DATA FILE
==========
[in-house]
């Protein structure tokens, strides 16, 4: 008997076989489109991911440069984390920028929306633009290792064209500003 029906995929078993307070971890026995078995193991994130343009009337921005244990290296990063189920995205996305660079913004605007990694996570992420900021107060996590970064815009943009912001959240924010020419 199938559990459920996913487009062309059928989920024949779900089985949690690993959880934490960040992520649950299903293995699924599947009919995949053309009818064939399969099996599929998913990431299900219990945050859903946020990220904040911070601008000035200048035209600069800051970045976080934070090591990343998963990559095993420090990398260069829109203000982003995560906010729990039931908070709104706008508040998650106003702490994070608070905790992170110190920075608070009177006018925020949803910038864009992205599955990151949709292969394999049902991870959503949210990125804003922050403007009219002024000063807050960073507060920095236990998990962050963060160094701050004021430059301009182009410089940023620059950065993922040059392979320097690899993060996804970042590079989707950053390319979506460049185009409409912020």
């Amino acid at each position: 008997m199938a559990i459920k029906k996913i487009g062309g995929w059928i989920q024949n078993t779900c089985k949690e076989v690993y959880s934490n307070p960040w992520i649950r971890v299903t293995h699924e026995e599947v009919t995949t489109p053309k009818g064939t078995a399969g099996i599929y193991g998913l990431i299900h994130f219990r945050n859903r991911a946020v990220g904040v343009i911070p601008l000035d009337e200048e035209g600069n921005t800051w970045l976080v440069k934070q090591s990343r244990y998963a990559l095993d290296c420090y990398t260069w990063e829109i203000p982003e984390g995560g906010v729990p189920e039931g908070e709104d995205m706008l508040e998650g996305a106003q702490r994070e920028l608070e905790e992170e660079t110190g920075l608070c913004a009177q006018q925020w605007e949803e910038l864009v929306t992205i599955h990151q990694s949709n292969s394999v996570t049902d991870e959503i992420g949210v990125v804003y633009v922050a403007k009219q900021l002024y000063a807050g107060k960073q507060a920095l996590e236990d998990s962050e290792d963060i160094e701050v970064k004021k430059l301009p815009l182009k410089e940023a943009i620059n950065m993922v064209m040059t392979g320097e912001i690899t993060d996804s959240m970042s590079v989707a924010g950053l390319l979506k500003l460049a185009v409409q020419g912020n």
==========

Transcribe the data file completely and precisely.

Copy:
[in-house]
């Protein structure tokens, strides 16, 4: 008997076989489109991911440069984390920028929306633009290792064209500003 029906995929078993307070971890026995078995193991994130343009009337921005244990290296990063189920995205996305660079913004605007990694996570992420900021107060996590970064815009943009912001959240924010020419 199938559990459920996913487009062309059928989920024949779900089985949690690993959880934490960040992520649950299903293995699924599947009919995949053309009818064939399969099996599929998913990431299900219990945050859903946020990220904040911070601008000035200048035209600069800051970045976080934070090591990343998963990559095993420090990398260069829109203000982003995560906010729990039931908070709104706008508040998650106003702490994070608070905790992170110190920075608070009177006018925020949803910038864009992205599955990151949709292969394999049902991870959503949210990125804003922050403007009219002024000063807050960073507060920095236990998990962050963060160094701050004021430059301009182009410089940023620059950065993922040059392979320097690899993060996804970042590079989707950053390319979506460049185009409409912020």
């Amino acid at each position: 008997m199938a559990i459920k029906k996913i487009g062309g995929w059928i989920q024949n078993t779900c089985k949690e076989v690993y959880s934490n307070p960040w992520i649950r971890v299903t293995h699924e026995e599947v009919t995949t489109p053309k009818g064939t078995a399969g099996i599929y193991g998913l990431i299900h994130f219990r945050n859903r991911a946020v990220g904040v343009i911070p601008l000035d009337e200048e035209g600069n921005t800051w970045l976080v440069k934070q090591s990343r244990y998963a990559l095993d290296c420090y990398t260069w990063e829109i203000p982003e984390g995560g906010v729990p189920e039931g908070e709104d995205m706008l508040e998650g996305a106003q702490r994070e920028l608070e905790e992170e660079t110190g920075l608070c913004a009177q006018q925020w605007e949803e910038l864009v929306t992205i599955h990151q990694s949709n292969s394999v996570t049902d991870e959503i992420g949210v990125v804003y633009v922050a403007k009219q900021l002024y000063a807050g107060k960073q507060a920095l996590e236990d998990s962050e290792d963060i160094e701050v970064k004021k430059l301009p815009l182009k410089e940023a943009i620059n950065m993922v064209m040059t392979g320097e912001i690899t993060d996804s959240m970042s590079v989707a924010g950053l390319l979506k500003l460049a185009v409409q020419g912020n």